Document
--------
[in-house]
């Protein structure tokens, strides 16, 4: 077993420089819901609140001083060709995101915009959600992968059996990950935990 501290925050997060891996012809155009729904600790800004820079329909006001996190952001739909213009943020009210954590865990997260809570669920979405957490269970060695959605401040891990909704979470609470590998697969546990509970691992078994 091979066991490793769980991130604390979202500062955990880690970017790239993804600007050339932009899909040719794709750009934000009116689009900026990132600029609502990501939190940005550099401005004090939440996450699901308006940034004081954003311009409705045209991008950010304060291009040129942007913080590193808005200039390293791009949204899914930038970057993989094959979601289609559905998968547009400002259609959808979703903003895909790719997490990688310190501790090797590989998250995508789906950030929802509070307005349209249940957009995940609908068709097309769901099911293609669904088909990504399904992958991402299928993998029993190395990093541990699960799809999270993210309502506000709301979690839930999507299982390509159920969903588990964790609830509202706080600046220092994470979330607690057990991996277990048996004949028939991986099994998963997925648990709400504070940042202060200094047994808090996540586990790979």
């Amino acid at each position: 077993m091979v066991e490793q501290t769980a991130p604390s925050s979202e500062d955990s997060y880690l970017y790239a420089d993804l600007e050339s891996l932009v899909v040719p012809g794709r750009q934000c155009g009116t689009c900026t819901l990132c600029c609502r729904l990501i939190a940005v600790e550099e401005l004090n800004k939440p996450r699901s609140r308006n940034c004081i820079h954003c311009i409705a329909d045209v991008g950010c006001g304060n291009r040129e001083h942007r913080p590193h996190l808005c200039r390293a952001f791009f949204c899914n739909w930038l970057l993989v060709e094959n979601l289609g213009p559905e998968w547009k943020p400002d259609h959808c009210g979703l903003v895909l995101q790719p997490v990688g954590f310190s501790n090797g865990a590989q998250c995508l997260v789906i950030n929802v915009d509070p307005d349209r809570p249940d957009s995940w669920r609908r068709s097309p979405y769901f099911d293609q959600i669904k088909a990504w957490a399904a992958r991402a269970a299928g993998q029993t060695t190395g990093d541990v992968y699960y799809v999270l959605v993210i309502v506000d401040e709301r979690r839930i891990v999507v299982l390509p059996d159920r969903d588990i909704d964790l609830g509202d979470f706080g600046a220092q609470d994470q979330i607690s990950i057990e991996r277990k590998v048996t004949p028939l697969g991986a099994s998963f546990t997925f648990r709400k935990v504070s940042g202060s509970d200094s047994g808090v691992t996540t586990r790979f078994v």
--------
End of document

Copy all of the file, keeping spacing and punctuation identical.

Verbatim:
[in-house]
């Protein structure tokens, strides 16, 4: 077993420089819901609140001083060709995101915009959600992968059996990950935990 501290925050997060891996012809155009729904600790800004820079329909006001996190952001739909213009943020009210954590865990997260809570669920979405957490269970060695959605401040891990909704979470609470590998697969546990509970691992078994 091979066991490793769980991130604390979202500062955990880690970017790239993804600007050339932009899909040719794709750009934000009116689009900026990132600029609502990501939190940005550099401005004090939440996450699901308006940034004081954003311009409705045209991008950010304060291009040129942007913080590193808005200039390293791009949204899914930038970057993989094959979601289609559905998968547009400002259609959808979703903003895909790719997490990688310190501790090797590989998250995508789906950030929802509070307005349209249940957009995940609908068709097309769901099911293609669904088909990504399904992958991402299928993998029993190395990093541990699960799809999270993210309502506000709301979690839930999507299982390509159920969903588990964790609830509202706080600046220092994470979330607690057990991996277990048996004949028939991986099994998963997925648990709400504070940042202060200094047994808090996540586990790979």
């Amino acid at each position: 077993m091979v066991e490793q501290t769980a991130p604390s925050s979202e500062d955990s997060y880690l970017y790239a420089d993804l600007e050339s891996l932009v899909v040719p012809g794709r750009q934000c155009g009116t689009c900026t819901l990132c600029c609502r729904l990501i939190a940005v600790e550099e401005l004090n800004k939440p996450r699901s609140r308006n940034c004081i820079h954003c311009i409705a329909d045209v991008g950010c006001g304060n291009r040129e001083h942007r913080p590193h996190l808005c200039r390293a952001f791009f949204c899914n739909w930038l970057l993989v060709e094959n979601l289609g213009p559905e998968w547009k943020p400002d259609h959808c009210g979703l903003v895909l995101q790719p997490v990688g954590f310190s501790n090797g865990a590989q998250c995508l997260v789906i950030n929802v915009d509070p307005d349209r809570p249940d957009s995940w669920r609908r068709s097309p979405y769901f099911d293609q959600i669904k088909a990504w957490a399904a992958r991402a269970a299928g993998q029993t060695t190395g990093d541990v992968y699960y799809v999270l959605v993210i309502v506000d401040e709301r979690r839930i891990v999507v299982l390509p059996d159920r969903d588990i909704d964790l609830g509202d979470f706080g600046a220092q609470d994470q979330i607690s990950i057990e991996r277990k590998v048996t004949p028939l697969g991986a099994s998963f546990t997925f648990r709400k935990v504070s940042g202060s509970d200094s047994g808090v691992t996540t586990r790979f078994v």